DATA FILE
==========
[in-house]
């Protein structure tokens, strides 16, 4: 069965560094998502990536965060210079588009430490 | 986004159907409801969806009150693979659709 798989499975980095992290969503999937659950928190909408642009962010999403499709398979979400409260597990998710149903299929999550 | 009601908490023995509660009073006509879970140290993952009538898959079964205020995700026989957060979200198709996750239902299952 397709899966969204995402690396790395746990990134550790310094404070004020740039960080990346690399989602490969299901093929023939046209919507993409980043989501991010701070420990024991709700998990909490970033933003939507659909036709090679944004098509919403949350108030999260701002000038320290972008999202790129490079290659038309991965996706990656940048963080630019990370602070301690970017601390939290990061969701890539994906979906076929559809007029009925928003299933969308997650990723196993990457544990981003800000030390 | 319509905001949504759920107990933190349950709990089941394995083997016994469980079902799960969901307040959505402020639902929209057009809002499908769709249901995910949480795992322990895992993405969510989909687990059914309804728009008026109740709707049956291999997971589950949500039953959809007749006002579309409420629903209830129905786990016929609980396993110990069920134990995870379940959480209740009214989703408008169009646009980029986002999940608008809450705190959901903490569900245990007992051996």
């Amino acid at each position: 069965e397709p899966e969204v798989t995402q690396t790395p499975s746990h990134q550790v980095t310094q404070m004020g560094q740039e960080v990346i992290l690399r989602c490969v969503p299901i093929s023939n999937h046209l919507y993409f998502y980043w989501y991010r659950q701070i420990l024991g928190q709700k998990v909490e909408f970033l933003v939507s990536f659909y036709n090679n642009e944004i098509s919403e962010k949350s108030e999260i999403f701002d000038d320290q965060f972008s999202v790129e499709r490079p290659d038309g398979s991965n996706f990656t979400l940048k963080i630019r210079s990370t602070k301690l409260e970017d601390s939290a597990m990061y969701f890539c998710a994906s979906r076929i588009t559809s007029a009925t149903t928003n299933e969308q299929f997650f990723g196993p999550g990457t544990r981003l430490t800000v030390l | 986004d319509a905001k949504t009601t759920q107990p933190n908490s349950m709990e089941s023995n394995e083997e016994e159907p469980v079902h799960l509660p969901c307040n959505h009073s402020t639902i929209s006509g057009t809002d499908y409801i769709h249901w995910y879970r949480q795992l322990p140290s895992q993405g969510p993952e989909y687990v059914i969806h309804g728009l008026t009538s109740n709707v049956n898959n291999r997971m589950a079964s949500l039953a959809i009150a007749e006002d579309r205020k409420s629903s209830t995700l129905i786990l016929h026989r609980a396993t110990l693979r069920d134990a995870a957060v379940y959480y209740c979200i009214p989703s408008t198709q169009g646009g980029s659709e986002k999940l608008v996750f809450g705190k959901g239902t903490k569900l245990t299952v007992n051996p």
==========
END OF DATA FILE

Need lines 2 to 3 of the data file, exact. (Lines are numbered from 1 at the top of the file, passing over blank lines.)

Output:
């Protein structure tokens, strides 16, 4: 069965560094998502990536965060210079588009430490 | 986004159907409801969806009150693979659709 798989499975980095992290969503999937659950928190909408642009962010999403499709398979979400409260597990998710149903299929999550 | 009601908490023995509660009073006509879970140290993952009538898959079964205020995700026989957060979200198709996750239902299952 397709899966969204995402690396790395746990990134550790310094404070004020740039960080990346690399989602490969299901093929023939046209919507993409980043989501991010701070420990024991709700998990909490970033933003939507659909036709090679944004098509919403949350108030999260701002000038320290972008999202790129490079290659038309991965996706990656940048963080630019990370602070301690970017601390939290990061969701890539994906979906076929559809007029009925928003299933969308997650990723196993990457544990981003800000030390 | 319509905001949504759920107990933190349950709990089941394995083997016994469980079902799960969901307040959505402020639902929209057009809002499908769709249901995910949480795992322990895992993405969510989909687990059914309804728009008026109740709707049956291999997971589950949500039953959809007749006002579309409420629903209830129905786990016929609980396993110990069920134990995870379940959480209740009214989703408008169009646009980029986002999940608008809450705190959901903490569900245990007992051996």
């Amino acid at each position: 069965e397709p899966e969204v798989t995402q690396t790395p499975s746990h990134q550790v980095t310094q404070m004020g560094q740039e960080v990346i992290l690399r989602c490969v969503p299901i093929s023939n999937h046209l919507y993409f998502y980043w989501y991010r659950q701070i420990l024991g928190q709700k998990v909490e909408f970033l933003v939507s990536f659909y036709n090679n642009e944004i098509s919403e962010k949350s108030e999260i999403f701002d000038d320290q965060f972008s999202v790129e499709r490079p290659d038309g398979s991965n996706f990656t979400l940048k963080i630019r210079s990370t602070k301690l409260e970017d601390s939290a597990m990061y969701f890539c998710a994906s979906r076929i588009t559809s007029a009925t149903t928003n299933e969308q299929f997650f990723g196993p999550g990457t544990r981003l430490t800000v030390l | 986004d319509a905001k949504t009601t759920q107990p933190n908490s349950m709990e089941s023995n394995e083997e016994e159907p469980v079902h799960l509660p969901c307040n959505h009073s402020t639902i929209s006509g057009t809002d499908y409801i769709h249901w995910y879970r949480q795992l322990p140290s895992q993405g969510p993952e989909y687990v059914i969806h309804g728009l008026t009538s109740n709707v049956n898959n291999r997971m589950a079964s949500l039953a959809i009150a007749e006002d579309r205020k409420s629903s209830t995700l129905i786990l016929h026989r609980a396993t110990l693979r069920d134990a995870a957060v379940y959480y209740c979200i009214p989703s408008t198709q169009g646009g980029s659709e986002k999940l608008v996750f809450g705190k959901g239902t903490k569900l245990t299952v007992n051996p």